The Polar Vortex Explained

The Polar Vortex Explained (Image 1)

The Arctic outbreak of early January 2014 added a new weather phrase to the vocabulary of many folks, “polar vortex”. The polar vortex is a mass of frigid air that forms in the Arctic, in the winter, due to no or low sunlight for several months, and is bounded by a strong polar jet stream. This happens every year.

The polar jet stream may have winds over 200mph and it often locks the coldest air in place. The polar vortex is named simply because the wind flow of the jet stream encircles it, but it’s not a giant storm! Vortex is a word often applied to tornadoes so it may paint a different picture in your mind of the polar vortex- what is really an immense regional event. The jet stream is driven by the difference in temperature between the tropics and the Arctic so in winter, when the pole gets colder, the jet stream gets stronger.

Polar vortex is like other weather phrases that have come into the public view in recent decades like loop current, subtropical, derecho, and El Nino. Each phenomena is as old as the Earth, and each phrase or word has been used by meteorologists for a very long time. Social media and some online and broadcast media have made polar vortex sound like something that has never happened before. It’s also been improperly used. For example, the Arctic air that made it to the Gulf Coast broke off from the polar vortex and was pushed by the jet stream. It wasn’t the actual polar vortex that moved that far south!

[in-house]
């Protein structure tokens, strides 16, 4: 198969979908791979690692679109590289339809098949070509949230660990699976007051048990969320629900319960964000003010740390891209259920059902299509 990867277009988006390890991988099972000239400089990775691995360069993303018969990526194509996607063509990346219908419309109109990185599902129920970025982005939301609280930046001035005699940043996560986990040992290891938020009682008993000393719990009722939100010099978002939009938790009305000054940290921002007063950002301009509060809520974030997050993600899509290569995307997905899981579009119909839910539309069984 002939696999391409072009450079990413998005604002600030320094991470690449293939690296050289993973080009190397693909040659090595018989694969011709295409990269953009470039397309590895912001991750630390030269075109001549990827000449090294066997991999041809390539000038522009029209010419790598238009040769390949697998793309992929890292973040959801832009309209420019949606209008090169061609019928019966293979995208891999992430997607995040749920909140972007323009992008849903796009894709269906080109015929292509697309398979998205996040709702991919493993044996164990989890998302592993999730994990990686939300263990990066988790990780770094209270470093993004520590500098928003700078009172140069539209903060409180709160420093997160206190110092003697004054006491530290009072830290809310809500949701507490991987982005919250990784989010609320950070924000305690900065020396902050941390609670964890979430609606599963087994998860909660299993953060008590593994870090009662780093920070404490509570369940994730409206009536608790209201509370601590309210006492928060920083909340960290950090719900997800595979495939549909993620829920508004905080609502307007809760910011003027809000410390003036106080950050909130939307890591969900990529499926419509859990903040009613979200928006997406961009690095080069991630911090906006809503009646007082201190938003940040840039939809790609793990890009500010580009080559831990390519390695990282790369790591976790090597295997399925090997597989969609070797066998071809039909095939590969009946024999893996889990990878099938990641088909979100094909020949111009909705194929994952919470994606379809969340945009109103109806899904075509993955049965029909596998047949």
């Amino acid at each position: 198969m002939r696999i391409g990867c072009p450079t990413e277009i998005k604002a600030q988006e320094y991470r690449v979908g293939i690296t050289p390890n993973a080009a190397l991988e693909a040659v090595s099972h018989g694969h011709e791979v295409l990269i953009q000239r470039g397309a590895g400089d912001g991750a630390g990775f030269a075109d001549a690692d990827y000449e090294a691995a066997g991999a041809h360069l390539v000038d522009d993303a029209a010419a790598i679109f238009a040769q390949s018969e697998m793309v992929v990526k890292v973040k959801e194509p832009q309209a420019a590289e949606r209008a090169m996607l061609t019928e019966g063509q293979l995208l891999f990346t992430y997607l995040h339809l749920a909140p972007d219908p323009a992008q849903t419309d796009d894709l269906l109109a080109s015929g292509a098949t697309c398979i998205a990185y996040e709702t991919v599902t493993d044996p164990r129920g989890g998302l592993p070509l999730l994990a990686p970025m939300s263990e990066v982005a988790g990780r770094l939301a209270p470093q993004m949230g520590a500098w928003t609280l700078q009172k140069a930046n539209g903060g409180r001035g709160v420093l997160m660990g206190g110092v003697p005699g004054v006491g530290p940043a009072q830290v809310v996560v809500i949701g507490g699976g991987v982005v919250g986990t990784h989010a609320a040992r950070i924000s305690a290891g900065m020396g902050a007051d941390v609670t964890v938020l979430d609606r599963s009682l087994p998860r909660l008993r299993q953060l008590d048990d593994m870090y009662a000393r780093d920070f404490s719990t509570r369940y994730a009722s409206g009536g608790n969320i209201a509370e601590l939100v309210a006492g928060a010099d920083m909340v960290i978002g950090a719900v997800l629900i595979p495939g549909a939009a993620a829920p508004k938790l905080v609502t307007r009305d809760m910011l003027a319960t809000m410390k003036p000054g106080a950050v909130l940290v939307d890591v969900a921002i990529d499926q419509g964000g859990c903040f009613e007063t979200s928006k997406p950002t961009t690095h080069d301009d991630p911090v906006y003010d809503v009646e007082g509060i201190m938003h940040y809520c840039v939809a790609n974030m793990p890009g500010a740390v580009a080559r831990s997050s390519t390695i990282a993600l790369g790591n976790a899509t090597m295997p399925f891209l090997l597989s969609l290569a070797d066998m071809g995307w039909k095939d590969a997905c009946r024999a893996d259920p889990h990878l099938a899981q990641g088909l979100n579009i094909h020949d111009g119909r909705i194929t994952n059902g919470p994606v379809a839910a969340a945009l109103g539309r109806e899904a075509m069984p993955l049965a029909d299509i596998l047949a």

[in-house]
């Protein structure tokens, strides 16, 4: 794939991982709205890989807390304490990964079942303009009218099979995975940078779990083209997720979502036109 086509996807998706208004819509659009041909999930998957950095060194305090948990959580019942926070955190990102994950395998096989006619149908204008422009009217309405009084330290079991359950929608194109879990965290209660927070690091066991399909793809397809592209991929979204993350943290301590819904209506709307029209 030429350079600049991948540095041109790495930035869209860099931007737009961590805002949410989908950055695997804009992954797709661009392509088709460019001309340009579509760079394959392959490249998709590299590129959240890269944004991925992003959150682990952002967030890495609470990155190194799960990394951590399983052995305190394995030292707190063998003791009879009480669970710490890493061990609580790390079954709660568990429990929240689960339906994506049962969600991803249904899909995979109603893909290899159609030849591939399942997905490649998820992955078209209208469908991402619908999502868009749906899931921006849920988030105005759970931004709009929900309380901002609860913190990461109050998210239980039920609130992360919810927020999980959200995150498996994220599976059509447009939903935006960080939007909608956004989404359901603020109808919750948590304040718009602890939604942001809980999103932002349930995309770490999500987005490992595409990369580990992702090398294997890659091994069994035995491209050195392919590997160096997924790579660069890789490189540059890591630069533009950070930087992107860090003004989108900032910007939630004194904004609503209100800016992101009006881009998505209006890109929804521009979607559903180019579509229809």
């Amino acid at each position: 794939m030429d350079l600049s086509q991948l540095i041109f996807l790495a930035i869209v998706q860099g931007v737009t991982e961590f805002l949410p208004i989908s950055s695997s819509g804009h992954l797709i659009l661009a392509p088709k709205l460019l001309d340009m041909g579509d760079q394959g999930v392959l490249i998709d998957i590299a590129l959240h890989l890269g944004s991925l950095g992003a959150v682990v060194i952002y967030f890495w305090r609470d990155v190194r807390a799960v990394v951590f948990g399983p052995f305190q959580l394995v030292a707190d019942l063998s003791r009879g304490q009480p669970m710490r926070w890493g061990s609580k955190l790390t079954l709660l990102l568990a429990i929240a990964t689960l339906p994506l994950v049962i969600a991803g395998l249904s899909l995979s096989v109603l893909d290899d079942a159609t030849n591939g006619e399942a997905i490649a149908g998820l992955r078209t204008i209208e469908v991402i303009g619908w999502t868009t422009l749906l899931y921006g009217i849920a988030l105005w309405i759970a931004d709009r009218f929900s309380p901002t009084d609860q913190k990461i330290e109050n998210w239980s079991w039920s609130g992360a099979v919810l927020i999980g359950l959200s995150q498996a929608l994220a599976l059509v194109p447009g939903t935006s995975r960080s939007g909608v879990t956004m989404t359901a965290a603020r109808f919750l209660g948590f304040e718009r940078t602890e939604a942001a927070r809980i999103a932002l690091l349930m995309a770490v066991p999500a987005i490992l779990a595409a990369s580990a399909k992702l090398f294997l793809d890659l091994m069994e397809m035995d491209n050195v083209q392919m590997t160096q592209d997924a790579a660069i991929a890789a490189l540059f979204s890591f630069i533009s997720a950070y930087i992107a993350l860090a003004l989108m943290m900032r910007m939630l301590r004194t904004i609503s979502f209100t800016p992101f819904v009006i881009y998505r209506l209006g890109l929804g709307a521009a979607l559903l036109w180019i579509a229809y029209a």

These Arctic outbreaks happen in all mid latitude regions and countries of the northern hemisphere from time to time. The record cold outbreaks may occur once every 5 or 10 years, with the most extreme ones happening every couple of decades. On a side note, a warming Earth (land, air, water) does not mean Arctic outbreaks or extreme cold will stop. In fact, a warming Arctic can result in a slower winter jet stream, which would be more likely to take the large north and south deviations to produce temperature extremes in both directions.

If you’d like to learn more weather phrases or the original meaning of some that you hear, look at the Glossary of Meteorology by the American Meteorological Society. There are thousands and thousands to choose from.

Alan Sealls, WKRG-TV Chief Meteorologist

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